There is scarcely an area of the country without its tree-ghosts. They haunt some of the places where the roar and rush of traffic would seem to banish any echo of the past. Look carefully and there, despite its modern aggregate of noise and prose, the tree-ghosts loom stately to the eye that can perceive them. Shadows spreading out on the pleasant country lane, even when encroached upon by buildings, look to be those of the past, staring down upon us, the weight of history chiseled into their gnarled bark.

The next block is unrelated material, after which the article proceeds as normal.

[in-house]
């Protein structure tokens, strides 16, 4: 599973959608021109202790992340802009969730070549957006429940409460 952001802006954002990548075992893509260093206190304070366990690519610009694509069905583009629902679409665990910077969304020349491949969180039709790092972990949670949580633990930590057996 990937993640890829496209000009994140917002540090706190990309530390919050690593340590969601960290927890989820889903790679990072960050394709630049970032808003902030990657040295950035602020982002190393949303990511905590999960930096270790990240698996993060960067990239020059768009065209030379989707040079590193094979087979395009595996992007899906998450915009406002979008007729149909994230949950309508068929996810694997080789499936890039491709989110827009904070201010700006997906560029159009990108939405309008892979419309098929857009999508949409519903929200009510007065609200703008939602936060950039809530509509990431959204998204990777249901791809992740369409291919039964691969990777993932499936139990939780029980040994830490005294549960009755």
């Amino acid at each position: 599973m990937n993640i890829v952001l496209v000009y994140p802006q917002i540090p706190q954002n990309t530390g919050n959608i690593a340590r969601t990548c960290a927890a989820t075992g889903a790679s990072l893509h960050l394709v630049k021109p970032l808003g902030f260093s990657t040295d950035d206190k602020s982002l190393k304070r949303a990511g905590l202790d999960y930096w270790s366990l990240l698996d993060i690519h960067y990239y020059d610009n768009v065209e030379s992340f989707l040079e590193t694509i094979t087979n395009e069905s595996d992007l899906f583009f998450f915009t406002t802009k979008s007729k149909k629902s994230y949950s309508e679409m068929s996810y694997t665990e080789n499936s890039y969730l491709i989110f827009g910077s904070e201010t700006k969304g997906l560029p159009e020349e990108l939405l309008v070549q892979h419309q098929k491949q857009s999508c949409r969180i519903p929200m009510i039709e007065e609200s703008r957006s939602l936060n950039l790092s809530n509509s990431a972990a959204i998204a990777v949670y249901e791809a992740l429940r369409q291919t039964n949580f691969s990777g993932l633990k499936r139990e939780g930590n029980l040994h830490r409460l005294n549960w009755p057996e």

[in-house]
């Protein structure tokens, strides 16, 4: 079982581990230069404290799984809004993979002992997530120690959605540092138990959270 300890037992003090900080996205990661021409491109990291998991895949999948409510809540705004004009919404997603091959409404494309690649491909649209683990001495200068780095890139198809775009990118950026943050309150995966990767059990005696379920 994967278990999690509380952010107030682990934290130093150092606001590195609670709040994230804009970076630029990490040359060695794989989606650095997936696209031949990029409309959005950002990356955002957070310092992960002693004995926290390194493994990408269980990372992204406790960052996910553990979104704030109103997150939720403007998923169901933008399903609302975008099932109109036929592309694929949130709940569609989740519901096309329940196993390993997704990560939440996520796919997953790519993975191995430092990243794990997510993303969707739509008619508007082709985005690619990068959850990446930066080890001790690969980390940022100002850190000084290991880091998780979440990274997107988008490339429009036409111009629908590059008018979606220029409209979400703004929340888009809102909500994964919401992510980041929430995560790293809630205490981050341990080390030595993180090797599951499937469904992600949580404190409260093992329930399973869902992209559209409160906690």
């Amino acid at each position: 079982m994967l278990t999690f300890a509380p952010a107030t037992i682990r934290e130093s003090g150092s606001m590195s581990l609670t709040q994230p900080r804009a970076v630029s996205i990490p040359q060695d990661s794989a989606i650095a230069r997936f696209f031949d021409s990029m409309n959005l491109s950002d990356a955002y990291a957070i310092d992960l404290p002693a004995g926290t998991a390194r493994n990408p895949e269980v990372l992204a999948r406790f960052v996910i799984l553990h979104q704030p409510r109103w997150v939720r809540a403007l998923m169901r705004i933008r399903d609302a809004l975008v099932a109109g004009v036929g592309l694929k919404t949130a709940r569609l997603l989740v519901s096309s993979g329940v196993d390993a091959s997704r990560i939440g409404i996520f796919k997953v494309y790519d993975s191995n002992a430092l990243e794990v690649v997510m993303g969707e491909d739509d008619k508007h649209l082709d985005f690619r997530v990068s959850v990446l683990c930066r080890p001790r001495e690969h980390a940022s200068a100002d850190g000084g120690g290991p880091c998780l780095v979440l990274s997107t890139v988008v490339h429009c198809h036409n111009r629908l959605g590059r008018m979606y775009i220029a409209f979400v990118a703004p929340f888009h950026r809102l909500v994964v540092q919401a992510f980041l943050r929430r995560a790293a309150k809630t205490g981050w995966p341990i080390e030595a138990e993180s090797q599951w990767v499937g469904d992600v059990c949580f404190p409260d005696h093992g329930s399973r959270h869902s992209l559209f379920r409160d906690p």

It is perhaps surprising to note that Hyde Park — one of the largest parks in central London — possesses one of the highest concentrations of haunted trees in England.
Tales are told of a haunted tree that once grew here, one which had a malignant influence on those that slept beneath it. Continue reading